Turlock

GM will retire from one of Stanislaus County’s largest water and power providers

Casey Hashimoto, general manager of the Turlock Irrigation District since 2010, announced on April 9, 2019, that he will retire at the end of the year.
Casey Hashimoto, general manager of the Turlock Irrigation District since 2010, announced on April 9, 2019, that he will retire at the end of the year. Turlock Irrigation District

Casey Hashimoto, general manager of the Turlock Irrigation District since 2010, announced Tuesday that he will retire at the end of 2019.

The leader of one of Stanislaus County’s largest water and power providers disclosed his plans at the morning board meeting. Hashimoto, an electrical engineer, joined TID in 1985 and was an assistant GM for 10 years.

“Casey has provided TID impeccable leadership in his nine years as general manager,” board president Charlie Fernandes said in a news release. “He navigated the district through difficult transitions in both the water and energy industries all while keeping a watchful eye on the bottom line. He will be greatly be missed.”

The district is launching the search for a successor to Hashimoto, who, according to transparentcalifornia.com, made 228,679.50 in 2016. TID employs 454 people.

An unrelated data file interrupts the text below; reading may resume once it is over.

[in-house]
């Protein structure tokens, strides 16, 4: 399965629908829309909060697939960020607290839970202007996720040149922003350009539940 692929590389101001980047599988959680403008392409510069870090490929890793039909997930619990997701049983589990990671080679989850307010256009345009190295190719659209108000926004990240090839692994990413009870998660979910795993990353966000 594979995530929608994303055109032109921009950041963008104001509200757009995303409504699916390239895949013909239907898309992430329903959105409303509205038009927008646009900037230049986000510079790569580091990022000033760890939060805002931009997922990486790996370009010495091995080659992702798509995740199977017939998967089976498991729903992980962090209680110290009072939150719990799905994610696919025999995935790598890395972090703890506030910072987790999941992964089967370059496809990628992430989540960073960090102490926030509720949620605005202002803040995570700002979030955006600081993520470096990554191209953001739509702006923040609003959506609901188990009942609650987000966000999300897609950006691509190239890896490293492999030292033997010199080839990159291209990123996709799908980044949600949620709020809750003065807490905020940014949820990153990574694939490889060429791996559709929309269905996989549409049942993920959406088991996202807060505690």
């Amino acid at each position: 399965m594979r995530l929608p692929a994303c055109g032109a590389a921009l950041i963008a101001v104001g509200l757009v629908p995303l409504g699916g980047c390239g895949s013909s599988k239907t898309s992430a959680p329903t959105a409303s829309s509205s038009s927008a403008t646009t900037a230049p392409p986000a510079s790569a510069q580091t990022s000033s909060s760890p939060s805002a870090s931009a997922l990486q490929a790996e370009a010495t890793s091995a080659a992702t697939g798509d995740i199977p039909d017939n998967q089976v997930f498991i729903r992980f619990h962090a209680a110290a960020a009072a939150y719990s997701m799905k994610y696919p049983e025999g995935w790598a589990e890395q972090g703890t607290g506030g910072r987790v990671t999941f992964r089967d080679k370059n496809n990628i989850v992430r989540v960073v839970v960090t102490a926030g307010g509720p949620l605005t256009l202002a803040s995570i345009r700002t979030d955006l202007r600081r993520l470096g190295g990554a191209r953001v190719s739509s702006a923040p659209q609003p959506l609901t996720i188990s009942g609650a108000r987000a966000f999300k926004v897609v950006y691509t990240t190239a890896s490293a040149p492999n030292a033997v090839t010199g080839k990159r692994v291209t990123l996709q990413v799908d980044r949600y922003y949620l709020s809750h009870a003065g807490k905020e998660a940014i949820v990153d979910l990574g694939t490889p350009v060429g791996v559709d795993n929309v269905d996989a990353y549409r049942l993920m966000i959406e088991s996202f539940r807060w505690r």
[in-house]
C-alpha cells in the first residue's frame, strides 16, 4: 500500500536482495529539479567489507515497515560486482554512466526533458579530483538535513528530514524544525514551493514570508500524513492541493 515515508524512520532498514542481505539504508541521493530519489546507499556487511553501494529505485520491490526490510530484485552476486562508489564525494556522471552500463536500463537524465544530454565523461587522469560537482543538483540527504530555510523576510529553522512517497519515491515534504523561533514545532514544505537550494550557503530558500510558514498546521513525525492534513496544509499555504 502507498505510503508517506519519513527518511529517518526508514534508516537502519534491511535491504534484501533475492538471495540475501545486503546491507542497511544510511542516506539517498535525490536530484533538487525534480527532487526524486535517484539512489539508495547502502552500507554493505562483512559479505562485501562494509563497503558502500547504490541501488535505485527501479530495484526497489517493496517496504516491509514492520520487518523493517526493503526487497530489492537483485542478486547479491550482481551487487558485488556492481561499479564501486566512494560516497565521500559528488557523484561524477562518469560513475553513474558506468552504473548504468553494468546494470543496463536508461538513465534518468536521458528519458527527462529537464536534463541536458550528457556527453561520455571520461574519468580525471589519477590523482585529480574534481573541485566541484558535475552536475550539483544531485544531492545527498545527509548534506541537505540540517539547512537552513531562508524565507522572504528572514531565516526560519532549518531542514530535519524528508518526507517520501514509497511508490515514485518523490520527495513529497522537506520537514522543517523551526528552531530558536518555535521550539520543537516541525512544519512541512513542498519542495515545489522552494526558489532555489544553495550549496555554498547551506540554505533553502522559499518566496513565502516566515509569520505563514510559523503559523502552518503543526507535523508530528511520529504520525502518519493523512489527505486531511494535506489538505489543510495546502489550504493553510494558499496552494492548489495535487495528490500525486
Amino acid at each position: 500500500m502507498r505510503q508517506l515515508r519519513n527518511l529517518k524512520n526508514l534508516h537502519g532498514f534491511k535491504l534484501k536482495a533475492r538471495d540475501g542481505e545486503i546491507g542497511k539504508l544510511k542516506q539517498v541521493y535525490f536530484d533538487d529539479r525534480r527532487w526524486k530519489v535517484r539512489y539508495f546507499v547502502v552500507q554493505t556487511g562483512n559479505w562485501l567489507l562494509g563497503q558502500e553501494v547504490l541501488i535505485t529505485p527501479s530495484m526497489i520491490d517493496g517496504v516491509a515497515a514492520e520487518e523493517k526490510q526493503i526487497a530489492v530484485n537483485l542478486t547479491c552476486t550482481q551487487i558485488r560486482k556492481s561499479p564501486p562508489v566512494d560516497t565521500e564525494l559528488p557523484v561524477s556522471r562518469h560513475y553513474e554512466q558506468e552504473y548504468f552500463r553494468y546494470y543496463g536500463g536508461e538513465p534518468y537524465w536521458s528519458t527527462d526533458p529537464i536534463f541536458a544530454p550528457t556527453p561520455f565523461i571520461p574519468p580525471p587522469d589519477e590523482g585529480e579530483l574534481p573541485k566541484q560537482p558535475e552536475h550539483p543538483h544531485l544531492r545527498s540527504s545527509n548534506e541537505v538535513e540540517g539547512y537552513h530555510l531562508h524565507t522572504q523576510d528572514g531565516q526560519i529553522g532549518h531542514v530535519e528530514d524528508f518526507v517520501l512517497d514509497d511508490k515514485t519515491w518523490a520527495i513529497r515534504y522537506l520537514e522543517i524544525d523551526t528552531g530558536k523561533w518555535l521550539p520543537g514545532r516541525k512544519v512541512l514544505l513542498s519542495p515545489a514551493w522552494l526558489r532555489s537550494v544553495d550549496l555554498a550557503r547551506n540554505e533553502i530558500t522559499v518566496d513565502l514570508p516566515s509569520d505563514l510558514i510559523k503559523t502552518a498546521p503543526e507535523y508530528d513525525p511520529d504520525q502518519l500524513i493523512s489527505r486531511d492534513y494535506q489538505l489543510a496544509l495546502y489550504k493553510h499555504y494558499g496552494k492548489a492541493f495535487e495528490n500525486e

The district provides Tuolumne River water to about 150,000 acres of farmland roughly bounded by the Tuolumne, Merced and San Joaquin rivers and the Hickman and Ballico areas.

The 100,00-plus power customers are in that zone and in areas stretching east to La Grange and west to Diablo Grande.

Electricity rates have been relatively stable as TID dealt with renewable energy mandates and other challenges in the industry. The district’s power mix includes natural gas, wind and solar along with its longtime hydroelectric generation at Don Pedro Reservoir.

TID has joined in recent years to fight state proposals for increased fishery flows on the Tuolumne, Stanislaus and Merced rivers. It also is working with the cities of Turlock and Ceres on a river treatment plant supplementing city wells. The Modesto Irrigation District has done that north of the river for a quarter-century.

Hashimoto grew up on a Winton-area farm that produced almonds, peaches and grapes. Before joining TID, he worked in processing and other jobs for the Livingston Farmers Association.

Hashimoto has a bachelor’s degree in fruit science from California Polytechnic State University, San Luis Obispo, and is licensed as an engineer by the state.

He was named interim GM in August 2010 and got the permanent job the next March.

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